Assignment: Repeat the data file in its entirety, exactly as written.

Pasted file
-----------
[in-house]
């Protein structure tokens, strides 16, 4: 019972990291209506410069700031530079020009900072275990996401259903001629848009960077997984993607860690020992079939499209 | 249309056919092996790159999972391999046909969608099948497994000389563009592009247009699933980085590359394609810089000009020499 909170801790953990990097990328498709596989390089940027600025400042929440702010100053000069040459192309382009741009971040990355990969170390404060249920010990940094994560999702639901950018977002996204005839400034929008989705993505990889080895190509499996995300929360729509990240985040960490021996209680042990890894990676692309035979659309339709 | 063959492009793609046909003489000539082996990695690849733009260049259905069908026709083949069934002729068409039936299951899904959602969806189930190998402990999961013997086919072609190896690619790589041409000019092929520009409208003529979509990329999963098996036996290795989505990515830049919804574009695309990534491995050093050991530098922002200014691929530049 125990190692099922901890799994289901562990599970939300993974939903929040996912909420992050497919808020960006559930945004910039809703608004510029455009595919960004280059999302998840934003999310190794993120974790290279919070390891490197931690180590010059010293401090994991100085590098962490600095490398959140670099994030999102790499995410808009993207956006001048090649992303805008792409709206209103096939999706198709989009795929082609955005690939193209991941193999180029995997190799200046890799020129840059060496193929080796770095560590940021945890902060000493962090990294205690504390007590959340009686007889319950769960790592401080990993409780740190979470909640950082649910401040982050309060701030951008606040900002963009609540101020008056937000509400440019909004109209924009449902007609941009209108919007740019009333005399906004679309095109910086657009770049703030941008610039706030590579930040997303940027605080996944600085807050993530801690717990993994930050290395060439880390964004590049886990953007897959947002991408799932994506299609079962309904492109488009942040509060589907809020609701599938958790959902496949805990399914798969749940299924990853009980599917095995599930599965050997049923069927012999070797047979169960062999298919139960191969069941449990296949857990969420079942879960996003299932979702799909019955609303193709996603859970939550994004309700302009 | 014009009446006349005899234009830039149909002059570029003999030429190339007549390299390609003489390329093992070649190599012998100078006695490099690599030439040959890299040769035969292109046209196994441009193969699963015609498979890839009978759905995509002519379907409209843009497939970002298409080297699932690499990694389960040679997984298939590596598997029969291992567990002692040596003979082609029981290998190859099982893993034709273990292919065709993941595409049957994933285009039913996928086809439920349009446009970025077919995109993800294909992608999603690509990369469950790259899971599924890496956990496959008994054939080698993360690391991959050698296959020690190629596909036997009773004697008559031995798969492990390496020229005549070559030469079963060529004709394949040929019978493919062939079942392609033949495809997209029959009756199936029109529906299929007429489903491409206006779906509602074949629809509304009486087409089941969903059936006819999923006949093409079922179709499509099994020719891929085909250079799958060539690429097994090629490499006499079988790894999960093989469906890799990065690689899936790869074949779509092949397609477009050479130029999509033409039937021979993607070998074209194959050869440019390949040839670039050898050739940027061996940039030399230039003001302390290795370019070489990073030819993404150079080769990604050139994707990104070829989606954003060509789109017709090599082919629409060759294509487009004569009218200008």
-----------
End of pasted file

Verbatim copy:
[in-house]
């Protein structure tokens, strides 16, 4: 019972990291209506410069700031530079020009900072275990996401259903001629848009960077997984993607860690020992079939499209 | 249309056919092996790159999972391999046909969608099948497994000389563009592009247009699933980085590359394609810089000009020499 909170801790953990990097990328498709596989390089940027600025400042929440702010100053000069040459192309382009741009971040990355990969170390404060249920010990940094994560999702639901950018977002996204005839400034929008989705993505990889080895190509499996995300929360729509990240985040960490021996209680042990890894990676692309035979659309339709 | 063959492009793609046909003489000539082996990695690849733009260049259905069908026709083949069934002729068409039936299951899904959602969806189930190998402990999961013997086919072609190896690619790589041409000019092929520009409208003529979509990329999963098996036996290795989505990515830049919804574009695309990534491995050093050991530098922002200014691929530049 125990190692099922901890799994289901562990599970939300993974939903929040996912909420992050497919808020960006559930945004910039809703608004510029455009595919960004280059999302998840934003999310190794993120974790290279919070390891490197931690180590010059010293401090994991100085590098962490600095490398959140670099994030999102790499995410808009993207956006001048090649992303805008792409709206209103096939999706198709989009795929082609955005690939193209991941193999180029995997190799200046890799020129840059060496193929080796770095560590940021945890902060000493962090990294205690504390007590959340009686007889319950769960790592401080990993409780740190979470909640950082649910401040982050309060701030951008606040900002963009609540101020008056937000509400440019909004109209924009449902007609941009209108919007740019009333005399906004679309095109910086657009770049703030941008610039706030590579930040997303940027605080996944600085807050993530801690717990993994930050290395060439880390964004590049886990953007897959947002991408799932994506299609079962309904492109488009942040509060589907809020609701599938958790959902496949805990399914798969749940299924990853009980599917095995599930599965050997049923069927012999070797047979169960062999298919139960191969069941449990296949857990969420079942879960996003299932979702799909019955609303193709996603859970939550994004309700302009 | 014009009446006349005899234009830039149909002059570029003999030429190339007549390299390609003489390329093992070649190599012998100078006695490099690599030439040959890299040769035969292109046209196994441009193969699963015609498979890839009978759905995509002519379907409209843009497939970002298409080297699932690499990694389960040679997984298939590596598997029969291992567990002692040596003979082609029981290998190859099982893993034709273990292919065709993941595409049957994933285009039913996928086809439920349009446009970025077919995109993800294909992608999603690509990369469950790259899971599924890496956990496959008994054939080698993360690391991959050698296959020690190629596909036997009773004697008559031995798969492990390496020229005549070559030469079963060529004709394949040929019978493919062939079942392609033949495809997209029959009756199936029109529906299929007429489903491409206006779906509602074949629809509304009486087409089941969903059936006819999923006949093409079922179709499509099994020719891929085909250079799958060539690429097994090629490499006499079988790894999960093989469906890799990065690689899936790869074949779509092949397609477009050479130029999509033409039937021979993607070998074209194959050869440019390949040839670039050898050739940027061996940039030399230039003001302390290795370019070489990073030819993404150079080769990604050139994707990104070829989606954003060509789109017709090599082919629409060759294509487009004569009218200008």